Time and again, Morrison has proven himself as comics’ reigning idea or concept man when it comes to revitalizing the static, often stale superhero genre. Although many will quibble and argue about his exact ability at execution and conveying these ideas in comics, and rightly so in some instances, Morrison suffers a similar fate when he tries to articulate these memes beyond the comic book pages. While Morrison recognizes that SUPERGODS is only a partial history, he is nevertheless engaging with it and thus responsible in part for accuracy and authenticity. For example, when discussing the birth of Superman and analyzing the 1938 cover of Action Comics #1, Morrison notes "production lines were making laborers redundant across the entire developed world" and that Superman was "a hero of the people…a bold humanist response to Depression-era fears of runaway scientific advance and soulless industrialism" (6). It was not production lines that were making laborers scarce, but rather the Great Depression. It was a fear of finding employment and a question of who would control the technology and industry that were the promise of labor's future, not the deterrent of it. Not to descend into an American History 101 lecture, but students of history with a textbook knowledge of the New Deal state should recognize the fallacy in Morrison's assessment. Superman is definitely a hero of the people, but he is also the personification of the New Deal state and attempts at curbing exploitation of the working class. Although Morrison reasserts the sound case for the originality and enduring power of the Clark Kent persona, as well as the increasing popularity of the superhero motif in the late 1930s and early 1940s, his reliance on Superman as a modern incarnation of Apollo or Zeus or Moses, Karnataka, or even Christ as a justification for the character's relevance to Depression and World War II era audiences ignores the deepest connection to the culture and society that bore him. It is not Morrison's ideas that are problematic, but the dearth of factual evidence to support them.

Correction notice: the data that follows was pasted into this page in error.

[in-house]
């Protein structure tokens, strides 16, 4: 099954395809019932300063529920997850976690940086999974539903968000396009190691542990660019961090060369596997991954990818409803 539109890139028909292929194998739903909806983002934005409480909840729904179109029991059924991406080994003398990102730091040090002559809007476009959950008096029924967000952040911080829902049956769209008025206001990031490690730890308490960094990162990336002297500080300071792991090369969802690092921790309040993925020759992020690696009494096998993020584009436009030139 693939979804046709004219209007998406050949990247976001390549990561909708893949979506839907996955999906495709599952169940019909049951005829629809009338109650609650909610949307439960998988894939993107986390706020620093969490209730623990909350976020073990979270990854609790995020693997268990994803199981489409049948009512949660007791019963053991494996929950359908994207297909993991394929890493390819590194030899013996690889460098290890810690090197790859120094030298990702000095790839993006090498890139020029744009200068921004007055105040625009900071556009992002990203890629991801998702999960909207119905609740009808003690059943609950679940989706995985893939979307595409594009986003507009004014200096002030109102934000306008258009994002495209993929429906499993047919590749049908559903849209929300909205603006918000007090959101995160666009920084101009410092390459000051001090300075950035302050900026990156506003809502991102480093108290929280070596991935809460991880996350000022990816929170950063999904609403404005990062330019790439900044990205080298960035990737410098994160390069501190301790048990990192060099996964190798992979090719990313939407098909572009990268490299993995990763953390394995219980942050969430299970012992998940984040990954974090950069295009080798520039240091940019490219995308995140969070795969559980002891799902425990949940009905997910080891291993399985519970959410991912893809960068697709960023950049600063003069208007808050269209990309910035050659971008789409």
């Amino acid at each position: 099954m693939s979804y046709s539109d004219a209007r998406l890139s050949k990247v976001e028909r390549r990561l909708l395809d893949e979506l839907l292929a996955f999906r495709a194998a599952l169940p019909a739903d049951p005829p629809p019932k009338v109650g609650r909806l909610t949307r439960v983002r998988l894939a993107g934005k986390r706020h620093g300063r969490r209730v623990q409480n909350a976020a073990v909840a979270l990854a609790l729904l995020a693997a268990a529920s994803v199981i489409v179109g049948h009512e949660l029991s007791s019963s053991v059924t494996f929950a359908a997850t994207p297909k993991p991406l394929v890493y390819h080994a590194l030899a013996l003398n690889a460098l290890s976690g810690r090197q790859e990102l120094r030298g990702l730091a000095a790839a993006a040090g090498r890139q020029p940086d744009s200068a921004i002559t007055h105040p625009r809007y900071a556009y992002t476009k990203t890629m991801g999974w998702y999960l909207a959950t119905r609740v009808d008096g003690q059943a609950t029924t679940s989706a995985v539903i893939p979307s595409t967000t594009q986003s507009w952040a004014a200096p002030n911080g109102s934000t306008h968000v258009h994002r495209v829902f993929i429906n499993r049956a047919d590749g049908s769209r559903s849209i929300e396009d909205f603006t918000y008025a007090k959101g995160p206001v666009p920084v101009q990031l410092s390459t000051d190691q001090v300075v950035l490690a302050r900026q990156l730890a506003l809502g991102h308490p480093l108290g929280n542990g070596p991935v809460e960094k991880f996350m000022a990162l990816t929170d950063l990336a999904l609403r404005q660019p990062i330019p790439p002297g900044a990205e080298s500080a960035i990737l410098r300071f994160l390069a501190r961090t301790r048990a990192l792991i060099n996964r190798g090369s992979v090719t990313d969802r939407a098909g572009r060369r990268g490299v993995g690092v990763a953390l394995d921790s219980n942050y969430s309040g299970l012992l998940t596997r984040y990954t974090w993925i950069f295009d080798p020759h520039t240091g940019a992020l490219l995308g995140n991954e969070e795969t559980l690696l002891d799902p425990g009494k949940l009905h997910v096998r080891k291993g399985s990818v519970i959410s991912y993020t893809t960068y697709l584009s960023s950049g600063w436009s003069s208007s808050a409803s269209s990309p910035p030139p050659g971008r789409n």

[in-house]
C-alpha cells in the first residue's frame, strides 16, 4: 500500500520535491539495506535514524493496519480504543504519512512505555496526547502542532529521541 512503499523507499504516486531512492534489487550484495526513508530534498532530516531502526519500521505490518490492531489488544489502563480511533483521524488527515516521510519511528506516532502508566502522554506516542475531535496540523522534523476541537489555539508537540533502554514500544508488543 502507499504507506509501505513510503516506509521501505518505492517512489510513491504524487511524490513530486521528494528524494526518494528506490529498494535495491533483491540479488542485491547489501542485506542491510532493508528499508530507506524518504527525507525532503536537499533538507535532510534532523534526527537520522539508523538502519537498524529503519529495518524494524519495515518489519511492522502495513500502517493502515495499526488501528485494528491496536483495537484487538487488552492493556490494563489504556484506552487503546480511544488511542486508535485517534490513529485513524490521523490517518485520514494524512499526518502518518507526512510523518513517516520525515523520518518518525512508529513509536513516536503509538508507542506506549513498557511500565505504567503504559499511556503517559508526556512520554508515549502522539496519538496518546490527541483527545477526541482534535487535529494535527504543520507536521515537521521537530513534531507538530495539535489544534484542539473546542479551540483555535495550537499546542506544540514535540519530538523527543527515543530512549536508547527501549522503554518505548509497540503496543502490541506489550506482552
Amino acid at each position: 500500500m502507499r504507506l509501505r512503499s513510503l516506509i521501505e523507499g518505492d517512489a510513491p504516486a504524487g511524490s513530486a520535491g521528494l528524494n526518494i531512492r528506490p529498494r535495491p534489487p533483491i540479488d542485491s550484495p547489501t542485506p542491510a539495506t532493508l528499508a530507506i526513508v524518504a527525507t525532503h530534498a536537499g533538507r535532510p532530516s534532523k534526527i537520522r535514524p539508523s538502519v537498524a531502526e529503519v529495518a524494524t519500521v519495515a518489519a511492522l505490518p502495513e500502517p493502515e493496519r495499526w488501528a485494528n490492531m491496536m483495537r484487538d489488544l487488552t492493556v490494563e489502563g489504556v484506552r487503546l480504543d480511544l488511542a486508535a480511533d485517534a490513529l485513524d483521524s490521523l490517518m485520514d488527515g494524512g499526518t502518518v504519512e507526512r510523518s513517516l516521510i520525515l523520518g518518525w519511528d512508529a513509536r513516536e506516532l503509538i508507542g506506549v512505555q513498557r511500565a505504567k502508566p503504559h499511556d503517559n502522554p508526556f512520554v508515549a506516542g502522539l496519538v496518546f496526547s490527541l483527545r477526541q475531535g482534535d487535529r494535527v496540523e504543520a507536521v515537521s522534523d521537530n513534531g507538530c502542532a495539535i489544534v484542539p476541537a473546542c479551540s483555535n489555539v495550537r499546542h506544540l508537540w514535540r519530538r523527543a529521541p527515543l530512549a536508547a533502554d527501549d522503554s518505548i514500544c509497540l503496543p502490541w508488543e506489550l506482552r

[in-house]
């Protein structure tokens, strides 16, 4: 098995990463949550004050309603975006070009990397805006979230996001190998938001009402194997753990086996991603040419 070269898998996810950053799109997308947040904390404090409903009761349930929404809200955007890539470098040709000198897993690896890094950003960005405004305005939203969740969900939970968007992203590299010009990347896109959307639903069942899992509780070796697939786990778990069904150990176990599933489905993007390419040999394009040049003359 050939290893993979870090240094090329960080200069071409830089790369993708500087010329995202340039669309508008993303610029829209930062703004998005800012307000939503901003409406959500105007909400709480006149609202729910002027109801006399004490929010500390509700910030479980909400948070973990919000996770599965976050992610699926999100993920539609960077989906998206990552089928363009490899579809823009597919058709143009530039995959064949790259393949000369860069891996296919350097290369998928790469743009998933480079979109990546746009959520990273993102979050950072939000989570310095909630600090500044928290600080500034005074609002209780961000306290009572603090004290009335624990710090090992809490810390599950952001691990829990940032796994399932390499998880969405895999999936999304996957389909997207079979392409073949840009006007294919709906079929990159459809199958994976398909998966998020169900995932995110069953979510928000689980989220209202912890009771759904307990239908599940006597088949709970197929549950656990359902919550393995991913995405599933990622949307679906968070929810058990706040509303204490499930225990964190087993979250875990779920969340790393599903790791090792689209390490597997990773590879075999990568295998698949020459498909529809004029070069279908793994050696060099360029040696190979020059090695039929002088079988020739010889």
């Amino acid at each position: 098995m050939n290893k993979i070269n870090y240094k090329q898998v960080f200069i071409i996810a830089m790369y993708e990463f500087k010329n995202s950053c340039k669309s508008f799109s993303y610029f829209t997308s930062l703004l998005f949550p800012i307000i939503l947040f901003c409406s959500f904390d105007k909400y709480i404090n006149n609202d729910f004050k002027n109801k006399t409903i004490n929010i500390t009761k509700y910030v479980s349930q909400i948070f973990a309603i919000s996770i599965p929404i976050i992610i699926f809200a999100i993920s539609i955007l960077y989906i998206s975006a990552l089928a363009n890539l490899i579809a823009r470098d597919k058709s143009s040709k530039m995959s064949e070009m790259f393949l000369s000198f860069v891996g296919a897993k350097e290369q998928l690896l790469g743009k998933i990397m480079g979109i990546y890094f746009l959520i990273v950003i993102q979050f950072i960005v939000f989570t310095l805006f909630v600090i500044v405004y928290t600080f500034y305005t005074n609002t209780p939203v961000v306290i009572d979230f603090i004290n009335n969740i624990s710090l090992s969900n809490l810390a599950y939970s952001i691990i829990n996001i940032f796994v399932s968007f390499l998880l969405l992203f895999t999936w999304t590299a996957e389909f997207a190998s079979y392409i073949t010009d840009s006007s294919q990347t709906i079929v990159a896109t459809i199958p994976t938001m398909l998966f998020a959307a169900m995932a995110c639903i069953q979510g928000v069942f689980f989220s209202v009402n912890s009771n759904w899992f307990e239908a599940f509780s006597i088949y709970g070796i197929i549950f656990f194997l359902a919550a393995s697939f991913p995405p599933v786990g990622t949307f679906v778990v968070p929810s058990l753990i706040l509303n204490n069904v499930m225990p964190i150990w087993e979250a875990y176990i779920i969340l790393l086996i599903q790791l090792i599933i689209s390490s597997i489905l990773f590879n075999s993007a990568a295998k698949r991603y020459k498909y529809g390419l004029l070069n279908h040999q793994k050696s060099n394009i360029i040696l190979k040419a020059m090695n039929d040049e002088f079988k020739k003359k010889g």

When Morrison moves beyond the pop-history interpretation and instead delves into a comparison contrast with DC Comics' Batman, his analysis and argument hold greater value. Also, Morrison's own passion for comics and their characters begins to emerge in Chapter 2 as he discusses his personal affinity for Fawcett's Captain Marvel. Yet, the tenuous nature of his asserted connection between Captain Marvel and Elvis as a "cross-pollination between comics and popular music" or the unsubstantiated statement on Ken Kesey and Captain Marvel may frustrate some readers. Subsequently, his overview of Wonder Woman and Captain America's arrival on the scene retells the all too familiar in Chapter 3.
There is a certain power and potency in Morrison's description, however, of postwar comics and the decline of superheroes that makes the well-trodden and widely known discourse fresh and seemingly anew. And, when he transitions into the Silver Age, Chapter 5: "Superman on the Couch" is superb as is his assessment of the Flash as the first truly modern superhero in Chapter 6. As the "anecdotes and meditations" continue, Morrison raises important points on Marvel's supplanting of DC and the American mainstream's rejection of comics during the 1960s that deserve further attention and serious exploration by comics scholars.